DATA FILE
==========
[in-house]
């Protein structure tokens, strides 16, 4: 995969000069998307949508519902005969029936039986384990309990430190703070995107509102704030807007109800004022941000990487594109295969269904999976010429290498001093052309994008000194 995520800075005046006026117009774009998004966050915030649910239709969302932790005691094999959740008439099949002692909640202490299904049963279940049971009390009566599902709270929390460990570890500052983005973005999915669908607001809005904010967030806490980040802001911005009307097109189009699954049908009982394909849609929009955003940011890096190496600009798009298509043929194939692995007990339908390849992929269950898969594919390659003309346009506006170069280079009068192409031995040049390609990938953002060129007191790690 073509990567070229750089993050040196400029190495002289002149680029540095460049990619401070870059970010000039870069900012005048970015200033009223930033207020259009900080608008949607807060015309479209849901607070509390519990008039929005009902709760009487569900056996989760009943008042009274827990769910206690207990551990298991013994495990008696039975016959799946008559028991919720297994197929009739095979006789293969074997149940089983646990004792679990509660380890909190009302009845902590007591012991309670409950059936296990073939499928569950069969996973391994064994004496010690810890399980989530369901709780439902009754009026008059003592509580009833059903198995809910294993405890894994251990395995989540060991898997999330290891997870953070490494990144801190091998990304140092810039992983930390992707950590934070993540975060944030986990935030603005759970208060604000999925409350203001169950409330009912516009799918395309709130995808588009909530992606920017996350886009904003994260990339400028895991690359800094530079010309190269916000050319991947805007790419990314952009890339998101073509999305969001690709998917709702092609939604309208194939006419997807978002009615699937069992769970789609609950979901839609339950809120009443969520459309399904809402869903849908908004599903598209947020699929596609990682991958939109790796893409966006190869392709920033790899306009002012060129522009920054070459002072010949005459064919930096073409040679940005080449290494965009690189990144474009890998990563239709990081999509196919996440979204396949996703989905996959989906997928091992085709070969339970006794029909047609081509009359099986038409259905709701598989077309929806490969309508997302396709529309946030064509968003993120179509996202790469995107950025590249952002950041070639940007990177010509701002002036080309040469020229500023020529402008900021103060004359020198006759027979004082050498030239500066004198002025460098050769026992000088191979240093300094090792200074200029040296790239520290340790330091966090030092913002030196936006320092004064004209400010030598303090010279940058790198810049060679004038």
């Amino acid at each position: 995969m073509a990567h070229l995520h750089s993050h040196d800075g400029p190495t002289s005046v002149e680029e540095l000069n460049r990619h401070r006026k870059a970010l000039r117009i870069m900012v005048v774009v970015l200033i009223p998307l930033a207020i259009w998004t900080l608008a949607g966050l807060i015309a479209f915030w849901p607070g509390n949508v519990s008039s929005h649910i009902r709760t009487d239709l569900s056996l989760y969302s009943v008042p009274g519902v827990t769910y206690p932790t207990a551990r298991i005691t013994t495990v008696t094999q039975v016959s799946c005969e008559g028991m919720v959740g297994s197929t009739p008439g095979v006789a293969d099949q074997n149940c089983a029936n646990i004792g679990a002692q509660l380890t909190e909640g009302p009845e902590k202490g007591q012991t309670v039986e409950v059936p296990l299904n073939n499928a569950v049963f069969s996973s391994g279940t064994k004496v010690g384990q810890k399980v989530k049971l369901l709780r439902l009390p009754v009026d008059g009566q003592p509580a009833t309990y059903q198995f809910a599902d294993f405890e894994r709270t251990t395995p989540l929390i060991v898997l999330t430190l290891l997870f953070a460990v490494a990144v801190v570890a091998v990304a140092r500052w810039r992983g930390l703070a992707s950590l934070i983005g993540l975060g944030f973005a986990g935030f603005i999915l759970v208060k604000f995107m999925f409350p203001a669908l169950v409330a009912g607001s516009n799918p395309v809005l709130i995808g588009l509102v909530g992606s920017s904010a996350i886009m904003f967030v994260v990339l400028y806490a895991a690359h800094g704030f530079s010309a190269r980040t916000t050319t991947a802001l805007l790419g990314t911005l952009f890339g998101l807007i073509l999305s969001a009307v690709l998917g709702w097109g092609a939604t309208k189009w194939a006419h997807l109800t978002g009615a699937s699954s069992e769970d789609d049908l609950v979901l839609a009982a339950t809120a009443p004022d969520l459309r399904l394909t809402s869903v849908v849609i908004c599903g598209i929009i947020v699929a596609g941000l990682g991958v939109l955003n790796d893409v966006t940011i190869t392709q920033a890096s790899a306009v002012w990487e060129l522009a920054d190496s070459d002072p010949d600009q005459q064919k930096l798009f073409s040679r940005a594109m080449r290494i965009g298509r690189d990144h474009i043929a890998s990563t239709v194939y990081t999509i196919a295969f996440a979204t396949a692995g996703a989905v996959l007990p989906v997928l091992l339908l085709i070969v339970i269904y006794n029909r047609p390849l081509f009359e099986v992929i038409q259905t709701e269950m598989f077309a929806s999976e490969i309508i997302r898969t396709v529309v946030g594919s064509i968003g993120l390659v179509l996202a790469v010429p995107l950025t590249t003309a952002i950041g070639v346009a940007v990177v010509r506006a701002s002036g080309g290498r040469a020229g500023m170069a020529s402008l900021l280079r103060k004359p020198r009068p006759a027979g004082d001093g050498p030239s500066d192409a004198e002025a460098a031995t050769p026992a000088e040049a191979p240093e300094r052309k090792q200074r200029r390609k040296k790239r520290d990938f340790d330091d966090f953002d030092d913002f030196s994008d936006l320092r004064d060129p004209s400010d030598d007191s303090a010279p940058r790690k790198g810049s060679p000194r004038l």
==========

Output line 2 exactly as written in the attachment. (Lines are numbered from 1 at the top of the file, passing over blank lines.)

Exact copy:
């Protein structure tokens, strides 16, 4: 995969000069998307949508519902005969029936039986384990309990430190703070995107509102704030807007109800004022941000990487594109295969269904999976010429290498001093052309994008000194 995520800075005046006026117009774009998004966050915030649910239709969302932790005691094999959740008439099949002692909640202490299904049963279940049971009390009566599902709270929390460990570890500052983005973005999915669908607001809005904010967030806490980040802001911005009307097109189009699954049908009982394909849609929009955003940011890096190496600009798009298509043929194939692995007990339908390849992929269950898969594919390659003309346009506006170069280079009068192409031995040049390609990938953002060129007191790690 073509990567070229750089993050040196400029190495002289002149680029540095460049990619401070870059970010000039870069900012005048970015200033009223930033207020259009900080608008949607807060015309479209849901607070509390519990008039929005009902709760009487569900056996989760009943008042009274827990769910206690207990551990298991013994495990008696039975016959799946008559028991919720297994197929009739095979006789293969074997149940089983646990004792679990509660380890909190009302009845902590007591012991309670409950059936296990073939499928569950069969996973391994064994004496010690810890399980989530369901709780439902009754009026008059003592509580009833059903198995809910294993405890894994251990395995989540060991898997999330290891997870953070490494990144801190091998990304140092810039992983930390992707950590934070993540975060944030986990935030603005759970208060604000999925409350203001169950409330009912516009799918395309709130995808588009909530992606920017996350886009904003994260990339400028895991690359800094530079010309190269916000050319991947805007790419990314952009890339998101073509999305969001690709998917709702092609939604309208194939006419997807978002009615699937069992769970789609609950979901839609339950809120009443969520459309399904809402869903849908908004599903598209947020699929596609990682991958939109790796893409966006190869392709920033790899306009002012060129522009920054070459002072010949005459064919930096073409040679940005080449290494965009690189990144474009890998990563239709990081999509196919996440979204396949996703989905996959989906997928091992085709070969339970006794029909047609081509009359099986038409259905709701598989077309929806490969309508997302396709529309946030064509968003993120179509996202790469995107950025590249952002950041070639940007990177010509701002002036080309040469020229500023020529402008900021103060004359020198006759027979004082050498030239500066004198002025460098050769026992000088191979240093300094090792200074200029040296790239520290340790330091966090030092913002030196936006320092004064004209400010030598303090010279940058790198810049060679004038």